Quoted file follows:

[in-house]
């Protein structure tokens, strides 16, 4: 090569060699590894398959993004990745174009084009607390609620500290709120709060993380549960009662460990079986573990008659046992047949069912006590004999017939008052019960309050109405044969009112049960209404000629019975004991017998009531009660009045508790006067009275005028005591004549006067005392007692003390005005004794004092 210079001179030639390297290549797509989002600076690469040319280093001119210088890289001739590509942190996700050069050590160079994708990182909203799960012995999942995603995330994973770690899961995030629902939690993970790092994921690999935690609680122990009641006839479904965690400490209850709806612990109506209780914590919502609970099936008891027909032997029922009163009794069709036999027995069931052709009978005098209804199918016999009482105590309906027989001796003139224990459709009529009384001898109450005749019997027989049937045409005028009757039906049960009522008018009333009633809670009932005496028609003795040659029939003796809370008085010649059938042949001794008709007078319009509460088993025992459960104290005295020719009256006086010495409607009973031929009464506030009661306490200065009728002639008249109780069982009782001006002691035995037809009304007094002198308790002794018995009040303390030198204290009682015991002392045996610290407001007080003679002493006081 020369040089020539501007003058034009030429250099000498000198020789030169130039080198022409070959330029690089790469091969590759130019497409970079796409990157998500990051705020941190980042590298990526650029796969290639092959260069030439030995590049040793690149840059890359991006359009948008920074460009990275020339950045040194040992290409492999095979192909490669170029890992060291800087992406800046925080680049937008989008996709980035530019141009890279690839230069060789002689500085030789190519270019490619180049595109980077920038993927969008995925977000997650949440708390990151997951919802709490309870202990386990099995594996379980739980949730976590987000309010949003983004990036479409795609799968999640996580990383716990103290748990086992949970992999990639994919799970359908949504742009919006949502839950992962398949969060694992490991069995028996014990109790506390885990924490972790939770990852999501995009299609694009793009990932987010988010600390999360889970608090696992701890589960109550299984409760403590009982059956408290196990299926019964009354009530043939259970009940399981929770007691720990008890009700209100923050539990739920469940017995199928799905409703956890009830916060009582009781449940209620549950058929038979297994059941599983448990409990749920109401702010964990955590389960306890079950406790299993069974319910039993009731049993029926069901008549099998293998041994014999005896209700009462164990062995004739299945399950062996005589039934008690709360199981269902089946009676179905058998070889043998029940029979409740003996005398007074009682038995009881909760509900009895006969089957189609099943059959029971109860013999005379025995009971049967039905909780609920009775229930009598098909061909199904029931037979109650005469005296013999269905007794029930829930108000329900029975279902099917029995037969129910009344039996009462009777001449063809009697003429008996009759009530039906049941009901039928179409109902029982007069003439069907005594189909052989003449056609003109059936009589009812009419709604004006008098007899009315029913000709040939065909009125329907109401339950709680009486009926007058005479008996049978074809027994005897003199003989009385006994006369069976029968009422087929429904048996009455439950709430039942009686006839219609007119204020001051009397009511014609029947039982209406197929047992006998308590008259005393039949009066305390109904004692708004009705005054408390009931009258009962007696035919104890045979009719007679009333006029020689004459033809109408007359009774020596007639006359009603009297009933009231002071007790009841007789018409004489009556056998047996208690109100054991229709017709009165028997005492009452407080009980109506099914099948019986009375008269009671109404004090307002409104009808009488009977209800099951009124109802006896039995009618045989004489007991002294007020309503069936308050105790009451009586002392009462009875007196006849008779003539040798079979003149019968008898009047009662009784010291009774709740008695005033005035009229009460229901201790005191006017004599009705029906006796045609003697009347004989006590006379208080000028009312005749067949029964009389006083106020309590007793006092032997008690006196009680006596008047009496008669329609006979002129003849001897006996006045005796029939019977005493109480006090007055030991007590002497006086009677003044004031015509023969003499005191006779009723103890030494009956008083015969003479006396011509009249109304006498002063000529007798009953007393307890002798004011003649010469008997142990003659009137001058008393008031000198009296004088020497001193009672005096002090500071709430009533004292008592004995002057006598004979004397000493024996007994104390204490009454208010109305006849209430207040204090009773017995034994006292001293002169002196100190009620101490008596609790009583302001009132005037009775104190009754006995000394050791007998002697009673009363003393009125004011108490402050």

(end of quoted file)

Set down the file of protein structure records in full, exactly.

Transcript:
[in-house]
């Protein structure tokens, strides 16, 4: 090569060699590894398959993004990745174009084009607390609620500290709120709060993380549960009662460990079986573990008659046992047949069912006590004999017939008052019960309050109405044969009112049960209404000629019975004991017998009531009660009045508790006067009275005028005591004549006067005392007692003390005005004794004092 210079001179030639390297290549797509989002600076690469040319280093001119210088890289001739590509942190996700050069050590160079994708990182909203799960012995999942995603995330994973770690899961995030629902939690993970790092994921690999935690609680122990009641006839479904965690400490209850709806612990109506209780914590919502609970099936008891027909032997029922009163009794069709036999027995069931052709009978005098209804199918016999009482105590309906027989001796003139224990459709009529009384001898109450005749019997027989049937045409005028009757039906049960009522008018009333009633809670009932005496028609003795040659029939003796809370008085010649059938042949001794008709007078319009509460088993025992459960104290005295020719009256006086010495409607009973031929009464506030009661306490200065009728002639008249109780069982009782001006002691035995037809009304007094002198308790002794018995009040303390030198204290009682015991002392045996610290407001007080003679002493006081 020369040089020539501007003058034009030429250099000498000198020789030169130039080198022409070959330029690089790469091969590759130019497409970079796409990157998500990051705020941190980042590298990526650029796969290639092959260069030439030995590049040793690149840059890359991006359009948008920074460009990275020339950045040194040992290409492999095979192909490669170029890992060291800087992406800046925080680049937008989008996709980035530019141009890279690839230069060789002689500085030789190519270019490619180049595109980077920038993927969008995925977000997650949440708390990151997951919802709490309870202990386990099995594996379980739980949730976590987000309010949003983004990036479409795609799968999640996580990383716990103290748990086992949970992999990639994919799970359908949504742009919006949502839950992962398949969060694992490991069995028996014990109790506390885990924490972790939770990852999501995009299609694009793009990932987010988010600390999360889970608090696992701890589960109550299984409760403590009982059956408290196990299926019964009354009530043939259970009940399981929770007691720990008890009700209100923050539990739920469940017995199928799905409703956890009830916060009582009781449940209620549950058929038979297994059941599983448990409990749920109401702010964990955590389960306890079950406790299993069974319910039993009731049993029926069901008549099998293998041994014999005896209700009462164990062995004739299945399950062996005589039934008690709360199981269902089946009676179905058998070889043998029940029979409740003996005398007074009682038995009881909760509900009895006969089957189609099943059959029971109860013999005379025995009971049967039905909780609920009775229930009598098909061909199904029931037979109650005469005296013999269905007794029930829930108000329900029975279902099917029995037969129910009344039996009462009777001449063809009697003429008996009759009530039906049941009901039928179409109902029982007069003439069907005594189909052989003449056609003109059936009589009812009419709604004006008098007899009315029913000709040939065909009125329907109401339950709680009486009926007058005479008996049978074809027994005897003199003989009385006994006369069976029968009422087929429904048996009455439950709430039942009686006839219609007119204020001051009397009511014609029947039982209406197929047992006998308590008259005393039949009066305390109904004692708004009705005054408390009931009258009962007696035919104890045979009719007679009333006029020689004459033809109408007359009774020596007639006359009603009297009933009231002071007790009841007789018409004489009556056998047996208690109100054991229709017709009165028997005492009452407080009980109506099914099948019986009375008269009671109404004090307002409104009808009488009977209800099951009124109802006896039995009618045989004489007991002294007020309503069936308050105790009451009586002392009462009875007196006849008779003539040798079979003149019968008898009047009662009784010291009774709740008695005033005035009229009460229901201790005191006017004599009705029906006796045609003697009347004989006590006379208080000028009312005749067949029964009389006083106020309590007793006092032997008690006196009680006596008047009496008669329609006979002129003849001897006996006045005796029939019977005493109480006090007055030991007590002497006086009677003044004031015509023969003499005191006779009723103890030494009956008083015969003479006396011509009249109304006498002063000529007798009953007393307890002798004011003649010469008997142990003659009137001058008393008031000198009296004088020497001193009672005096002090500071709430009533004292008592004995002057006598004979004397000493024996007994104390204490009454208010109305006849209430207040204090009773017995034994006292001293002169002196100190009620101490008596609790009583302001009132005037009775104190009754006995000394050791007998002697009673009363003393009125004011108490402050």